California has adopted a new law requiring the government to give journalists five days notice before seizing their phone or other records from third parties.
Existing state law provides for a five-day warning when journalists are subpoenaed in civil or criminal proceedings. But Senate Bill 558, which Governor Jerry Brown signed last week, calls for the same amount of notice if an agency is trying to obtain a reporter’s phone records through a subpoena to a telecommunications company, for example.
The five-day notice is intended to give journalists and publishers time to challenge the subpoena or narrow the scope of information the third party would be required to disclose.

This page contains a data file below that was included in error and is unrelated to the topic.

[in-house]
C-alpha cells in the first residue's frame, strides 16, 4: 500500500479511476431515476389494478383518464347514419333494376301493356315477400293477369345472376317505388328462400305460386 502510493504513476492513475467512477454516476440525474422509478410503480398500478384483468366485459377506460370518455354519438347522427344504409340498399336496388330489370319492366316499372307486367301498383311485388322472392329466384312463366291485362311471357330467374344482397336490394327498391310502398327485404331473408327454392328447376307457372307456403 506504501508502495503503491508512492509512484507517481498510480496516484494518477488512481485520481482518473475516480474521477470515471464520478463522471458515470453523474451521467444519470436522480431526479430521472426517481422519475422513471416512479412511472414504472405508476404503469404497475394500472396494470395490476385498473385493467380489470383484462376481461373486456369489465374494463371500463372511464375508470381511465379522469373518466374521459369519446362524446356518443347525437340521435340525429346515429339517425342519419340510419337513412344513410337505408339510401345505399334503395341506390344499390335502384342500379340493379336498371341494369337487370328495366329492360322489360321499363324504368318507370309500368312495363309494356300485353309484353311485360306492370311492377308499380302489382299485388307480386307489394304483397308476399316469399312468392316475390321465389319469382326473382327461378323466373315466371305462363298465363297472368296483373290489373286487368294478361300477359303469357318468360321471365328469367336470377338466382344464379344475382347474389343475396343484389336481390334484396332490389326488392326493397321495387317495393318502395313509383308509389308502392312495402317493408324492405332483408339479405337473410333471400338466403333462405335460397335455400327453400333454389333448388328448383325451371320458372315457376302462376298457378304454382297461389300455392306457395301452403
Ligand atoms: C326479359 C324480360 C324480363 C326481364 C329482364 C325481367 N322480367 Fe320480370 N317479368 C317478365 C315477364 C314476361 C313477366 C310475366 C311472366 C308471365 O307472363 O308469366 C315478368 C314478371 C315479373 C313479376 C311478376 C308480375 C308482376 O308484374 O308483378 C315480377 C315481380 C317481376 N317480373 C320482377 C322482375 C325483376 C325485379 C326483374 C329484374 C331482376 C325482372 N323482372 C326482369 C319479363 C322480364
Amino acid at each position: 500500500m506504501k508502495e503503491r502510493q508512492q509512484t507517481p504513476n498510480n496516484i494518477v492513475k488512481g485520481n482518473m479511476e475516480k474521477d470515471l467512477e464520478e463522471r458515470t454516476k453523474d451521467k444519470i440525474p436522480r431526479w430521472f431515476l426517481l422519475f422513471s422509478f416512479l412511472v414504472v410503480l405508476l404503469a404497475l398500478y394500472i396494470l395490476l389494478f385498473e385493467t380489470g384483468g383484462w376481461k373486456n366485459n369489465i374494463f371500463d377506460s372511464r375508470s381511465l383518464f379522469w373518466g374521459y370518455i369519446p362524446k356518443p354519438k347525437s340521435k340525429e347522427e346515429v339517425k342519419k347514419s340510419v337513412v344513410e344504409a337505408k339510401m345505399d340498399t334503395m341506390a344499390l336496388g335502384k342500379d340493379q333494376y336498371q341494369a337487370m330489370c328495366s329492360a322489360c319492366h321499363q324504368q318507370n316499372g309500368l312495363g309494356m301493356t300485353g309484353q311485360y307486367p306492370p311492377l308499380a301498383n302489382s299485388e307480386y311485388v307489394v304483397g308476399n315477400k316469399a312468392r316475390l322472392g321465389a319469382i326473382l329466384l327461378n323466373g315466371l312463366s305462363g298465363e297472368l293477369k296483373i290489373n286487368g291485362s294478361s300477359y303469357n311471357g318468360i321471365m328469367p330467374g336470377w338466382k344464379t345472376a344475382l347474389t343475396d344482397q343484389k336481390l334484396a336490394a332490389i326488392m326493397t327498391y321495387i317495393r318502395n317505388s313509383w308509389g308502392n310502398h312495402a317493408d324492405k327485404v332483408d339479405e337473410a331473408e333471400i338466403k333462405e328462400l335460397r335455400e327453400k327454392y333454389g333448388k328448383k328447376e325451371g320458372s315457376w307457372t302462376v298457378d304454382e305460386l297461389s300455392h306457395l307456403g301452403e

The new law, which was drafted by Democratic state Senator Ted Lieu of Torrance, also requires the notice to include an explanation of why the government wants the records and why it can’t obtain the information through alternate sources.
An exception was included in the bill whereby the government could skip the five-day notice if doing so would pose a danger to someone's life or harm an ongoing criminal investigation.
The law applies only to subpoenas issued in California, and not those issued at the federal level. It will take effect on January 1.